You might not think a lot about how your air conditioner operates, but it requires refrigerant to keep your house fresh. This refrigerant is bound by environmental regulation, because of the chemicals it contains.
Based on when your air conditioner was added to your home, it may use R-22, R-410A or R-32 refrigerant. We’ll go over the differences and which air conditioner refrigerants are being phased out in West Jefferson, as well as how these phaseouts impact you.
What’s R-22 and Why Is It No Longer Being Made?
If your air conditioner was put in before 2010, it likely uses Freon®. You can discover if your air conditioner has it by contacting us at 614-879-9091. You can also examine the name plate on your air conditioner condenser, which is situated outside your residence. This sticker will have details on what model of refrigerant your AC has.
Freon, which is also referred to as R-22, has chlorine. Scientists consider R-22 to be harmful to the earth’s ozone layer and one that leads to global warming. The Environmental Protection Agency, which manages refrigerants in the United States, banned its creation and import in January 2020.
I Use an Air Conditioner with R-22. Do I Need to Get a New One?
It depends. If your air conditioning is cooling fine, you can continue to run it. With routine air conditioner maintenance, you can expect your air conditioning to work around 15–20 years. However, the Department of Energy notes that removing a 10-year-old air conditioner could save you 20–40% on summertime cooling bills!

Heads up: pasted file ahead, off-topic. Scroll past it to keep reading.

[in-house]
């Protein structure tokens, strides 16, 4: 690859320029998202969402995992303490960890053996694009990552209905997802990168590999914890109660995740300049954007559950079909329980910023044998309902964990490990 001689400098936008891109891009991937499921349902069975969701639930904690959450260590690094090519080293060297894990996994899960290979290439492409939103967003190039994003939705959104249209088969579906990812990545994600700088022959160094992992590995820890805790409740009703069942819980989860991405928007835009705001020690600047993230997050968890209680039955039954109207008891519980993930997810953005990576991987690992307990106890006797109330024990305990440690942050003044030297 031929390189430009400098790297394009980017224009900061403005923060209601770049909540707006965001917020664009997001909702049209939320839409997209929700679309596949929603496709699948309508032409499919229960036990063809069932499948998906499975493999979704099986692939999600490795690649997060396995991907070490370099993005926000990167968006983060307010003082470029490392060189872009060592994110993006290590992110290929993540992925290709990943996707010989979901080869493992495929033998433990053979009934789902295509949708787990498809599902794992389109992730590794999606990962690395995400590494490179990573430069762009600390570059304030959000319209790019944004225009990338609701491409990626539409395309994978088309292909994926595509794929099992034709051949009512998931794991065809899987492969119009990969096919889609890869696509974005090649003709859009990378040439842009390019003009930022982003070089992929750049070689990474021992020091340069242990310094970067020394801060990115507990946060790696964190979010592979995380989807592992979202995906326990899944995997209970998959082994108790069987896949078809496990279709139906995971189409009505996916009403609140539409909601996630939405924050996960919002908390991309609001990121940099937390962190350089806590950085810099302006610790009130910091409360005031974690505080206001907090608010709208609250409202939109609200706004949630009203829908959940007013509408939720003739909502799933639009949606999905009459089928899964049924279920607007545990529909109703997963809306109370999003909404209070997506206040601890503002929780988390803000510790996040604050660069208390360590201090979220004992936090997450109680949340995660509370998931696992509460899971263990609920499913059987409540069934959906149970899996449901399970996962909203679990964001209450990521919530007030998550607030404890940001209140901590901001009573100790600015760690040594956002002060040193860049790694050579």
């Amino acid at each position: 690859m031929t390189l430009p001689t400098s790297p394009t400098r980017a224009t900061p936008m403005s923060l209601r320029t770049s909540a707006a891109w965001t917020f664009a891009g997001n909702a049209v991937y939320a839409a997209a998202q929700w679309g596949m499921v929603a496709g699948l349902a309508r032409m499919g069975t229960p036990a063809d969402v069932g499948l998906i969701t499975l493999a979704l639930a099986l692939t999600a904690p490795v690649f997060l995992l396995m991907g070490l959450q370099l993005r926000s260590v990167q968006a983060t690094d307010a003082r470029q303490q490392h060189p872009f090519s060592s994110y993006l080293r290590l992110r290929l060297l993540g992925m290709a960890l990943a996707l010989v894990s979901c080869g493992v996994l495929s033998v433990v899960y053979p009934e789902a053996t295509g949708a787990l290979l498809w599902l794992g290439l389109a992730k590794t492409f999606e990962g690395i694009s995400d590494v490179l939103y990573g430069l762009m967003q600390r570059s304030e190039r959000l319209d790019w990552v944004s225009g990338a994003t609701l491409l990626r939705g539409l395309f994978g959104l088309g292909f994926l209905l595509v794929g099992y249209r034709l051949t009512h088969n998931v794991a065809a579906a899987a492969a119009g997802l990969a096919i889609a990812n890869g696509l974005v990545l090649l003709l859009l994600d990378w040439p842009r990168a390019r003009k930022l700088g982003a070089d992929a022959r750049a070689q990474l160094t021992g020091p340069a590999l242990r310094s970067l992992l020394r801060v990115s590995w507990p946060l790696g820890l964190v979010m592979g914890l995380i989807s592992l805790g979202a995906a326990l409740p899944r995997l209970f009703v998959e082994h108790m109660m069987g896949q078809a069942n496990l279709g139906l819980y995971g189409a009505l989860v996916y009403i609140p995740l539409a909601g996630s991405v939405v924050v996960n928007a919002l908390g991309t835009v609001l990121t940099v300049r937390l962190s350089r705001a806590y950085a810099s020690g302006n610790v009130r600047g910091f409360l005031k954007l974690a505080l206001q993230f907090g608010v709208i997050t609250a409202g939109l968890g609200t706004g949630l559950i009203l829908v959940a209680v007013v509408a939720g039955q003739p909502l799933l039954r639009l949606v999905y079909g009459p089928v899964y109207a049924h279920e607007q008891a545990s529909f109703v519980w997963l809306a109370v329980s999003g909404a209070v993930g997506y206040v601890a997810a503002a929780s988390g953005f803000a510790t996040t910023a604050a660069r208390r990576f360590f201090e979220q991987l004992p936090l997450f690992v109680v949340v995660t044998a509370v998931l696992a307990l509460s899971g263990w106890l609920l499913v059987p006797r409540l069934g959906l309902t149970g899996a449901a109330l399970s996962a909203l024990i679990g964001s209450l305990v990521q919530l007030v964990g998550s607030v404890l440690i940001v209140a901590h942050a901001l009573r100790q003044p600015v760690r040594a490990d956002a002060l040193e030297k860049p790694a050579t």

If you don’t replace your air conditioner, it can lead to a problem if you need air conditioning repair later on, specifically for refrigerant. Repairs can be higher-priced, since only reduced quantities of recycled and reclaimed R-22 is accessible.
With the phaseout of R-22, a lot of new air conditioners now rely on Puron®. Also known as R-410A, this refrigerant was created to keep the ozone layer in good shape. As it calls for a different pressure level, it doesn’t work with air conditioners that use R-22 for cooling.
However, Puron still has the likelihood to contribute to global warming. As a consequence, it might also sometime be ended. Although it hasn’t been communicated yet for residential air conditioners, it’s likely sometime this decade.
What Refrigerant Will Replace R-410A?
In preparation of the phaseout, some brands have initiated using R-32 in new air conditioners. This refrigerant rates low for global warming potential—approximately one-third less than R-410A. And it also decreases energy expenditure by about 10%, according to the Intergovernmental Panel on Climate Change’s Fourth Assessment Report. That’s savings that might be sent on to you through your utility expenses.
West Jefferson Plumbing and Heating, Inc. Can Provide Support with All Your Air Conditioning Needs
In short, the changes to air conditioner refrigerant probably won’t impact you very much until you need repairs. But as we talked about beforehand, repairs connected to refrigerant can be more expensive because of the low quantities available.
Not to mention, your air conditioner often malfunctions at the worst time, typically on the warmest day when we’re experiencing lots of other appointments for AC repair.
If your air conditioner uses an outdated refrigerant or is more than 15 years old, we advise getting a modern, energy-efficient air conditioner. This delivers a hassle-free summer and may even lower your utility costs, especially if you get an ENERGY STAR®-rated model. Plus, West Jefferson Plumbing and Heating, Inc. provides many financing programs to make your new air conditioner work with your budget. Contact us at 614-879-9091 to start right away with a free estimate.